I’ve been stuck in the wallowing, trouble drenched world of young adult realism. Most of them are completely bummers.
Then. . .I heaved a great sigh of warm satisfaction as I closed the pages of The Disreputable History of Frankie Landau-Banks. No drug addictions, no sexual or physical abuse, no parental abandonment, just some good ol’ boarding school shenanigans.
Ah, but don’t let that fool you. This book’s got some exercises in grey matter. I mean, sheesh, I had to pull up my dictionary widget to understand some of Frankie’s witty play on words. She invents words called ‘neglected positives’ by dropping prefixes left in right, sometimes linguistically correct and sometime not – I’m sure this is a nerdy thing to be stoked on so I will leave it to that.
A (potentially) less nerdy smarty-pants piece of the book is its overt feminist agenda. Frankie and her older sister Zada have many feminist discussions and I mean statements like, “the institutions of male supremacy only have real power over you if you buy into that notion.” And Frankie’s thoughts are embedded with an awareness of her subjectivity in the male dominated world. I’m never a fan of blatant indoctrination but the wonderful thing about The Disreputable History is that it complicates what it preaches.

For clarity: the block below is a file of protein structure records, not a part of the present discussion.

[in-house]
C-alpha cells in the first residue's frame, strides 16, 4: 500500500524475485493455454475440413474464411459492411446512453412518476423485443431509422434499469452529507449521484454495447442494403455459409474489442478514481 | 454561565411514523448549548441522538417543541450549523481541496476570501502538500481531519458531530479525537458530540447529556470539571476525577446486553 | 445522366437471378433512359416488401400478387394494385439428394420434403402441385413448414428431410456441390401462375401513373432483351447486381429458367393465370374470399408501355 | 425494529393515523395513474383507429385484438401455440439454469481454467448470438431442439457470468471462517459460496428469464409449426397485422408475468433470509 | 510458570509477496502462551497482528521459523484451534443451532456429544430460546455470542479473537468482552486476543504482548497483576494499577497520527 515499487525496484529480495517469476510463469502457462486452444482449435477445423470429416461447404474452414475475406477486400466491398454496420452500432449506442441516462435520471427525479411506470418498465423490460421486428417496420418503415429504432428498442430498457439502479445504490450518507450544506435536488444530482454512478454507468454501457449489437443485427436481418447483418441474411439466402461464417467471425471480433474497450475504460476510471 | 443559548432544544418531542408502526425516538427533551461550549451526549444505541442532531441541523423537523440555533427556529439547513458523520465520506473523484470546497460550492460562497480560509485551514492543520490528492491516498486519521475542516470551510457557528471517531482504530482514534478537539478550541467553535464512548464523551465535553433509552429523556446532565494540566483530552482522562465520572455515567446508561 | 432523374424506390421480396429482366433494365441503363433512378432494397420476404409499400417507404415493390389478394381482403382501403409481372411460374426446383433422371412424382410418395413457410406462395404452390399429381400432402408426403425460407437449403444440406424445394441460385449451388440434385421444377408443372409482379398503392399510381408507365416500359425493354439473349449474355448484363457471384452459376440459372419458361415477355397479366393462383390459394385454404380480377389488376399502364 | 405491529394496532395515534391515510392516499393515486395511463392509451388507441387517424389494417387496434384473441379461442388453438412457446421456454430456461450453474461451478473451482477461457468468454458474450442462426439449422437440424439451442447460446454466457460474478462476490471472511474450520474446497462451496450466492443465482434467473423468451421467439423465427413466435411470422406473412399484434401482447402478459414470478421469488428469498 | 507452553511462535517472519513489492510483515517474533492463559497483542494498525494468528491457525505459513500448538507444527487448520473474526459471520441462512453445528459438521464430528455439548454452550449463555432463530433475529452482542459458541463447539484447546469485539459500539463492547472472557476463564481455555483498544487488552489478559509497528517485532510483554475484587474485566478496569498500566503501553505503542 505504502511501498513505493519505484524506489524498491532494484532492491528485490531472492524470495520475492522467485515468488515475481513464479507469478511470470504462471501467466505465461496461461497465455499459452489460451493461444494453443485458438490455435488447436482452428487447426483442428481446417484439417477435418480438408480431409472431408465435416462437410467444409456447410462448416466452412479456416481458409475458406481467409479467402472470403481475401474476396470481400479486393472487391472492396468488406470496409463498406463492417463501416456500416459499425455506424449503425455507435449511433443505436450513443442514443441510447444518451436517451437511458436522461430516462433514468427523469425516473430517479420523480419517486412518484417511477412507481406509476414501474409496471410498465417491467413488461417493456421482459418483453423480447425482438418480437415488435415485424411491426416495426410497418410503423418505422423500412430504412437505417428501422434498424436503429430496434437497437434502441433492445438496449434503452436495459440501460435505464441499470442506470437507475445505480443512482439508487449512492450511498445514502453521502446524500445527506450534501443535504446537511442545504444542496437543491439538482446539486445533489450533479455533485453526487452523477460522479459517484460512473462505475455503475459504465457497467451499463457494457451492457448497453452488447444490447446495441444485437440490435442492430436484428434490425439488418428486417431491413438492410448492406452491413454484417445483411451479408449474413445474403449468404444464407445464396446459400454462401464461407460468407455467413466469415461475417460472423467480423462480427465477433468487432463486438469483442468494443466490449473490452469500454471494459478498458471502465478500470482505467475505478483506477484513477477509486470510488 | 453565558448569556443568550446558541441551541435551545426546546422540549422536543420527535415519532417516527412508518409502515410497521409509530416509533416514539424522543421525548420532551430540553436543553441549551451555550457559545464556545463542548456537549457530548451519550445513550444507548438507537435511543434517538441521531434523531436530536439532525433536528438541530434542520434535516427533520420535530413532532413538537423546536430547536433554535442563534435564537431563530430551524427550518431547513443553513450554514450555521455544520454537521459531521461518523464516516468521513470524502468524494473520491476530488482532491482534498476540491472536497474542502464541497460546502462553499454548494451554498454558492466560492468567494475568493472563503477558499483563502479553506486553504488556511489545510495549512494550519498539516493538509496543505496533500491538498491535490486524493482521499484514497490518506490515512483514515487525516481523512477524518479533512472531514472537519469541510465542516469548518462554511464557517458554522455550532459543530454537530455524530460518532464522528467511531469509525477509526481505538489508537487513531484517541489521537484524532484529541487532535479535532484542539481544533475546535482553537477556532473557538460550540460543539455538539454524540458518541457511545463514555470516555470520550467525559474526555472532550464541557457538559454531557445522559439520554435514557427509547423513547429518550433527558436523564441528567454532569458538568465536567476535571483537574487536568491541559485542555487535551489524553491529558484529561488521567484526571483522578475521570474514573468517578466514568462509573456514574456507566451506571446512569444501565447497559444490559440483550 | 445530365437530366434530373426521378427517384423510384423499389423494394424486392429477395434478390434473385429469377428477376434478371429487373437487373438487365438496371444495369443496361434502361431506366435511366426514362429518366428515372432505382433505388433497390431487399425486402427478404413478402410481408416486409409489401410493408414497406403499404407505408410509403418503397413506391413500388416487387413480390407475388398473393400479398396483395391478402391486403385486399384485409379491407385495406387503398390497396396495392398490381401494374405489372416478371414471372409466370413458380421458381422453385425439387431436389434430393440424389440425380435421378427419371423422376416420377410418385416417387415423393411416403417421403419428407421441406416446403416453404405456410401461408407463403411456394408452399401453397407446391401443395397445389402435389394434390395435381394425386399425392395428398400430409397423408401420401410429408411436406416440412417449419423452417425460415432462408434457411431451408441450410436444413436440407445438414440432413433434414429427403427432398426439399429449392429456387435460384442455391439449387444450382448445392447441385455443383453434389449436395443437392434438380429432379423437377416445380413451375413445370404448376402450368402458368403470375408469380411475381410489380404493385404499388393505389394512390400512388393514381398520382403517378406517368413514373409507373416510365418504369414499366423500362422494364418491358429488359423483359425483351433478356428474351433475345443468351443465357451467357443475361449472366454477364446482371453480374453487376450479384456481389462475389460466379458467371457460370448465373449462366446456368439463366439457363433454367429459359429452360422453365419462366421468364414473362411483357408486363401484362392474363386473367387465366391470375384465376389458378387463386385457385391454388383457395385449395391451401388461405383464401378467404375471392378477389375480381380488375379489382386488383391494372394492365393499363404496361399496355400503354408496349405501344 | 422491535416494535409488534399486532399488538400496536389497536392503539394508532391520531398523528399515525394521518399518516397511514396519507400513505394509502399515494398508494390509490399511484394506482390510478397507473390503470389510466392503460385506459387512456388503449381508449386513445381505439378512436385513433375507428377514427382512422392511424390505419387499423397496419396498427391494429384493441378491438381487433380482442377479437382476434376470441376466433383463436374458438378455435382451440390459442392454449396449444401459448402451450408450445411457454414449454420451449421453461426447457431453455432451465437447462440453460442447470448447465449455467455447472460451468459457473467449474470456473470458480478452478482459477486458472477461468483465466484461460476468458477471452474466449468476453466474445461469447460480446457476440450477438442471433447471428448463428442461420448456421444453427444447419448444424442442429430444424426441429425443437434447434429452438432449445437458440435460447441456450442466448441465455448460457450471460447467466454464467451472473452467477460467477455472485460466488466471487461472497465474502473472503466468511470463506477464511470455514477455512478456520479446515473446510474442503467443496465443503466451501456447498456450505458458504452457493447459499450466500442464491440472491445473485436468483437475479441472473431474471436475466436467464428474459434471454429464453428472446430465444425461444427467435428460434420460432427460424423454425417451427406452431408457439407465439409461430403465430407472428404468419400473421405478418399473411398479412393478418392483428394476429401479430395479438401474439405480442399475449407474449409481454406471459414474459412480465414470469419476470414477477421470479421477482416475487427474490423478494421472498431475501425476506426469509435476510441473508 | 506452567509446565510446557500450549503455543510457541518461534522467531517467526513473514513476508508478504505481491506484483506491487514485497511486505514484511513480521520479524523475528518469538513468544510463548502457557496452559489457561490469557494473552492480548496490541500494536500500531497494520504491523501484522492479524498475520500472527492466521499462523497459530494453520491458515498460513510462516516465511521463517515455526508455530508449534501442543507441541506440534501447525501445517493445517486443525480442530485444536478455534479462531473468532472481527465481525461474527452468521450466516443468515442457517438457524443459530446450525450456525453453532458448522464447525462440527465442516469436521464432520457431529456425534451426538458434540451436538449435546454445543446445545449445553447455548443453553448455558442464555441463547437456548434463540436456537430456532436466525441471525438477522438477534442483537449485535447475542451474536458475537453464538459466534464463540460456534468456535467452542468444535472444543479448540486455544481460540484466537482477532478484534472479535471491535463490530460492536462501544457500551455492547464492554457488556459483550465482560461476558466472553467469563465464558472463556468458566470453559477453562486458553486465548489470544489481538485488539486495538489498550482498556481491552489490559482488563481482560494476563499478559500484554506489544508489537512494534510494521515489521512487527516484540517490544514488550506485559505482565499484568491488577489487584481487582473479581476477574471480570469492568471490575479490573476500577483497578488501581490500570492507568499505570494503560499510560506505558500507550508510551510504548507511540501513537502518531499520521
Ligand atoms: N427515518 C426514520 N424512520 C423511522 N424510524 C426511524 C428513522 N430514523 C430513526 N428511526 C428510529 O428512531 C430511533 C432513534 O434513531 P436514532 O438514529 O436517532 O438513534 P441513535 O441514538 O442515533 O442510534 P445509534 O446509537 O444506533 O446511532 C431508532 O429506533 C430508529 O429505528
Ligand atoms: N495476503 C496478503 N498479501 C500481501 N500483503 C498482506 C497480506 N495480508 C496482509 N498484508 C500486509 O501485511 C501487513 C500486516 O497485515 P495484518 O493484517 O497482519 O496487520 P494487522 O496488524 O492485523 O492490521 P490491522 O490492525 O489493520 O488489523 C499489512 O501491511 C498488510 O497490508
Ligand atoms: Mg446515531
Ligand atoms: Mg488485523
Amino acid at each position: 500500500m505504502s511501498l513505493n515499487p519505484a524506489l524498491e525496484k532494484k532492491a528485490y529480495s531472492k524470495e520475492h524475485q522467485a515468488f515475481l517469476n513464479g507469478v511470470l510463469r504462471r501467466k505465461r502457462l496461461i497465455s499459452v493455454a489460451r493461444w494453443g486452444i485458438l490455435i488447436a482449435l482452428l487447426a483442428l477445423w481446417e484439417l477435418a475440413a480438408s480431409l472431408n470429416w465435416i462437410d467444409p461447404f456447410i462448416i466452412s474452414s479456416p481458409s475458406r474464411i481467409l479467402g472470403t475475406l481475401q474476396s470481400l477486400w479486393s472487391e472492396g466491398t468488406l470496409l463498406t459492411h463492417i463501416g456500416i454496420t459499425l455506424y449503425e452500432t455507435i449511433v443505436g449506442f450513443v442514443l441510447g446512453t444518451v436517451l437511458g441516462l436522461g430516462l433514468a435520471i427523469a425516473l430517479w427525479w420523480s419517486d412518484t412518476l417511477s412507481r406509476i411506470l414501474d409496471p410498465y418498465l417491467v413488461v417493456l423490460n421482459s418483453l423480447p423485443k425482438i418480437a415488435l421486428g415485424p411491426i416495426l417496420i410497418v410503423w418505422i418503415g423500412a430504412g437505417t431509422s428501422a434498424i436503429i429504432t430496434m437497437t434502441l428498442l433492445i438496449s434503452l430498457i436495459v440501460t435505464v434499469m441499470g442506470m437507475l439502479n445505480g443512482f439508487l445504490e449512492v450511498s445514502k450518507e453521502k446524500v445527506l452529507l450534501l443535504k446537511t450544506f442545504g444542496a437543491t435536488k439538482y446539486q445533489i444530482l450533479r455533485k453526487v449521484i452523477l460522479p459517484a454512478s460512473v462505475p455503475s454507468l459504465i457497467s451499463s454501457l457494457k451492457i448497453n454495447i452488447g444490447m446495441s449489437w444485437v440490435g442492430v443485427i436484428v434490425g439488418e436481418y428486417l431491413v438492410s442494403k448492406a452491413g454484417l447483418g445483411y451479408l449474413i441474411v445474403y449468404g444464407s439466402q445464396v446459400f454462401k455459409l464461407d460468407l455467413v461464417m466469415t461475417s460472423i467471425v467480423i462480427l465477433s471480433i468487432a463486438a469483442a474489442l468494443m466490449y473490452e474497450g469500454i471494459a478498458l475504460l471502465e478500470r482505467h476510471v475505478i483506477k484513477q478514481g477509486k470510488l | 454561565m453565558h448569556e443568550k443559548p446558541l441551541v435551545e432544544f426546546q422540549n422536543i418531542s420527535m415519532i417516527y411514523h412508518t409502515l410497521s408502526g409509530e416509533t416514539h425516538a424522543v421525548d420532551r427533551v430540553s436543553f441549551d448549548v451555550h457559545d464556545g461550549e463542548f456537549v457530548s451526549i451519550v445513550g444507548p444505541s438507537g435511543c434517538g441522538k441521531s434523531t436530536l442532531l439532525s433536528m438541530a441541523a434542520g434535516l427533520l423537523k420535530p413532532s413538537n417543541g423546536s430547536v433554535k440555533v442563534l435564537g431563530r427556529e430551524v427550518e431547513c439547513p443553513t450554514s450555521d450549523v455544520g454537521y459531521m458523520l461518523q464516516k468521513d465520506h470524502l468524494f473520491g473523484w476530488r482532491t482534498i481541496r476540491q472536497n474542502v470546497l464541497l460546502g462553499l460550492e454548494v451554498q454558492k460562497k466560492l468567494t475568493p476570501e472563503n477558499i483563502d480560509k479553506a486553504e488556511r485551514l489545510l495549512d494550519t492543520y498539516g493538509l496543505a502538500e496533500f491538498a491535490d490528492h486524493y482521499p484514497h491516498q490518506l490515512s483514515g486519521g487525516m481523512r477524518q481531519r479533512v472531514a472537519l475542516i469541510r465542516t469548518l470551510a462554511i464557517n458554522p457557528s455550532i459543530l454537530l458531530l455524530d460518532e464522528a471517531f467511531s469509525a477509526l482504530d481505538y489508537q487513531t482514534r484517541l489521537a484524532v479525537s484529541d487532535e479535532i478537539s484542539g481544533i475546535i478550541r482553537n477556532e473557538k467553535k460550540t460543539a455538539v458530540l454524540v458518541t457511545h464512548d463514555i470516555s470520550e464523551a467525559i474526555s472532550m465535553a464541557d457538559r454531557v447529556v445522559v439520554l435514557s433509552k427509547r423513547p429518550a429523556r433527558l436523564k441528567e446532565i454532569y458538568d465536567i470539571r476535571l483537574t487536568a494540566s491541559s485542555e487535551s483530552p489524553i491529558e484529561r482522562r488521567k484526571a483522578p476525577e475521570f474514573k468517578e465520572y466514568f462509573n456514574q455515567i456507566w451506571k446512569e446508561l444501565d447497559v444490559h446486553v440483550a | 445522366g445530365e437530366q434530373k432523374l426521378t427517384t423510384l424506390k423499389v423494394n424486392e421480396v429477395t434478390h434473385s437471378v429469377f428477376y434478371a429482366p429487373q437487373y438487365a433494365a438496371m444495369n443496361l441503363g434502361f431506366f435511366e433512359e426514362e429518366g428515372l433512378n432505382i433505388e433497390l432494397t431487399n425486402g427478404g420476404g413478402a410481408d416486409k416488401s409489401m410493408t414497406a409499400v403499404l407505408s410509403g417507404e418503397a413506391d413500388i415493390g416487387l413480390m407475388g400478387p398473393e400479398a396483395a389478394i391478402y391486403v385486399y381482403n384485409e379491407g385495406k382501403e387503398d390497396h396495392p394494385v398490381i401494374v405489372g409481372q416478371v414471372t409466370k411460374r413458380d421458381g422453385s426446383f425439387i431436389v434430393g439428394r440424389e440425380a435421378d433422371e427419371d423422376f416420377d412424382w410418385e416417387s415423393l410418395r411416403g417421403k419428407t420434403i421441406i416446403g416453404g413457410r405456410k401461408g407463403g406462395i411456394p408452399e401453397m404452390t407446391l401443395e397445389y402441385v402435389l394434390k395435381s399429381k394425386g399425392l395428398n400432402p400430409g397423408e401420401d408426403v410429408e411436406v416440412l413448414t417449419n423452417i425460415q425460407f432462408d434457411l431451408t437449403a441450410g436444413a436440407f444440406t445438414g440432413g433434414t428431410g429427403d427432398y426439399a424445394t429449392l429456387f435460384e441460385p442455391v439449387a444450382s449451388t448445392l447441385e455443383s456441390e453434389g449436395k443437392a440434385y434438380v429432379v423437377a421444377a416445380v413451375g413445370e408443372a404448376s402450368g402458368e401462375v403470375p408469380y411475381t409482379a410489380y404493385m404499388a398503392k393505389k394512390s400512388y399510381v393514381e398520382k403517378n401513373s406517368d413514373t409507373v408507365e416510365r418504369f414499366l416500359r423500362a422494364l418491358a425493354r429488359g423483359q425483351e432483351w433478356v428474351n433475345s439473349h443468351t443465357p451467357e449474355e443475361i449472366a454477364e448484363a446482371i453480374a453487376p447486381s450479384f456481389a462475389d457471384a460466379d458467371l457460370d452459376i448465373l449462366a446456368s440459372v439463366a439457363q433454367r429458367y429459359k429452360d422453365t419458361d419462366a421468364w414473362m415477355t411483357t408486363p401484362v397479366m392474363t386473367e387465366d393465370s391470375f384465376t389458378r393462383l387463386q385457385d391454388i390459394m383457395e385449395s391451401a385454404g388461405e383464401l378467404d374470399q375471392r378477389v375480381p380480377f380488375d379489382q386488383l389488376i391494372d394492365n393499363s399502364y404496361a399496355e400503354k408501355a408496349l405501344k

Frankie’s desire for equal power breaks down then the hunky love interest, Mathew, saunters onto the scene. Watching her struggle with combining love (and all of Mathew’s patriarchic expectations of what love should look like) and feminism is one of the most intriguing aspects of the book.
How can you be a strong woman, love a man who is entrenched in the patriarchal structure, and have him love you back?
Maybe Frankie figures it out.